Kinder Scout is a short-hand for a particular view of what common land is and represents: that common land is open to all the people for the benefit of the people, and in effect should therefore be ‘owned’ by the people. And ‘the people’ means the whole nation, rather than just the immediate residents living in and around a particular piece of common land.
The mass trespass of 1932 was the largest collective action inspired by that view of common land as public space. The idea however had been developing only since the mid 19th century, but was crystallised by the event and has continued to mean that ever since.
This is the ‘universal’ or ‘timeless’ myth
The idea that common land is commonly owned by the people, and can be used by all people is still pervasive. It gives the impression that common land has always been common, timeless and universal.
There is already a paradox or contradiction inherent in the myth:
on the one hand, the local common is for local people to graze animals, gather fuel, and other use-rights;
on the other hand, commons are ‘public’ and therefore for everyone to use for recreation.
Rights of way and public access run through these perceptions of who owns the land and who has the right to use it.
But common land was always owned by someone (usually the lord of the manor) in England and Wales
C. P. Rodgers, E. A. Staughton, A. J. L. Winchester and M. Pieraccini ‘s introduction to their excellent book Contested Common Land: Environmental Governance Past and Present (Routledge, Abingdon, 2011), p. 4, define it as:
privately owned land over which others possess use rights, giving them legally recognised access to particular resources.
The ownership of common land or ‘waste’ was usually vested in the lord of the manor, while the local community could have use rights. This general state of affairs existed from about the 13th century until the 1965 Commons Registration Act.
The picture portrayed in the Guardian article above, of a sudden out-turning of a landless peasantry between 1750 and 1850, is over-simplistic and does not appreciate the extent of commercialisation of rights – including by commoners themselves – by this period.
What are common rights?
Most rights were ‘appurtenant’, attached to a landholding as a subsidiary right. Common rights ‘in gross’, were rights independent of holding land.
Common law recognised 6 categories of common right, which were not exclusive:
common of pasture
common of turbury – right to take peat or turf for fuel
common of estovers – right to take wood or other vegetation
right of pannage – right to grove pigs in woodland
right of piscary – right to take fish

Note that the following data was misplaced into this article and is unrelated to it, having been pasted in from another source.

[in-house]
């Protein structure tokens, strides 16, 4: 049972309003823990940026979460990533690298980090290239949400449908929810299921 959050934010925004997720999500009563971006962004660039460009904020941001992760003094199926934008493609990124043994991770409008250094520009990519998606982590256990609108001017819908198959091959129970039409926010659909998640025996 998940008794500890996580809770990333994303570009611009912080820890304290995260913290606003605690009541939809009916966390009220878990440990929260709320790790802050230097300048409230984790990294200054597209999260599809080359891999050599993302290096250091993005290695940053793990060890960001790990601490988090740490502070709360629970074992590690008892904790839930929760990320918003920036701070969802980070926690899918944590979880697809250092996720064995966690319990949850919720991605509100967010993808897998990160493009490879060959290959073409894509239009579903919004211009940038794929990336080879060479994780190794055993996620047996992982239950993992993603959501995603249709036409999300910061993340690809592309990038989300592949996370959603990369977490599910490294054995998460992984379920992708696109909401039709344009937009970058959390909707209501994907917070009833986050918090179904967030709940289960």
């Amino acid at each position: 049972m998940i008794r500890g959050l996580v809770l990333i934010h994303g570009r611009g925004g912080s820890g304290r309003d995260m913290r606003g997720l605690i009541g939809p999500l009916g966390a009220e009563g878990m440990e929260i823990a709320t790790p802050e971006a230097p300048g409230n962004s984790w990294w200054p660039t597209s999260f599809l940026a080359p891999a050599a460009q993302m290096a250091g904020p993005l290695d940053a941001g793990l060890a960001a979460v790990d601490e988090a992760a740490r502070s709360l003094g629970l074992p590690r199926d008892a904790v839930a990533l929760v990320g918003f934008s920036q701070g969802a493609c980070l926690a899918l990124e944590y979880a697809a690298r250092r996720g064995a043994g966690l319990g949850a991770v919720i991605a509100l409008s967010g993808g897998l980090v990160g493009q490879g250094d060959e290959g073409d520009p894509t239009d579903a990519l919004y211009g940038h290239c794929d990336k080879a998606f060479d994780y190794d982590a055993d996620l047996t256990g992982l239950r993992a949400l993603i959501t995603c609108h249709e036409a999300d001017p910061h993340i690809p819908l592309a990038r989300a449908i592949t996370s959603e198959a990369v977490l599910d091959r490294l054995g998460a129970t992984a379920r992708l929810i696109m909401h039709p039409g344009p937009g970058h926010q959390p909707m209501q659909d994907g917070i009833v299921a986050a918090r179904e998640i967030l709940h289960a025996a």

profits a prendre – rights to take minerals or soil
ferae naturae – right to take animals.
(Rodgers et al, p. 5).
Yet even these rights of use were complicated by shifting uses, customary law and customary uses, and commercialisation. Common land seemed to be a symbol of shared resources, but in fact legally was a complex patchwork of ownership and rights, often jealously guarded. Customary law mediated between the two perceptions: common usage, and exclusive ownership.
The privatisation and commercialisation of common rights had been occuring since at least the 17th century. And the important impact of this process was to remove the connection between local resident and common. Again, this is another myth-buster: common land and its uses did not always ‘belong’ to the local residents who lived near it. You could hold common rights to a piece of land other than where you lived.
So stints or rights of pasture could be sold separately from the land to which they were attached. Rights to urban commons, moreover, were often leased, shared or sub-let, ‘further distancing the user from the legal commoner’ (Rodgers et al, p. 23).
This presents a parallel and alternative picture to the deeply local story outlined by Keith Snell in his richly evocative book, Parish and Belonging, in which he described how attachment to place is shaped legally by the settlement regulations of the poor laws, and a long-standing ‘local xenophobia’ engendered by the primacy of the parish boundary in legal and administrative impacts on everyday life.
On top of the legal definitions lay custom
Whatever was defined legally, customary uses and interpretations of the law of custom complicated matters even further. Practice was very different from theory. Whereas the law stated that common pasture rights applied to the whole common, in practice commoners subdivided the land by usage, in effect privatising sections with invisible boundaries. There was therefore ‘a strong sense of customary property rights operating below the level of the law’ (Rodgers et al, p. 24). These customary rights were no less real in practice to the users, even though they were not defined in law.
Where does the ‘common land’ misconception come from, and why is it misleading?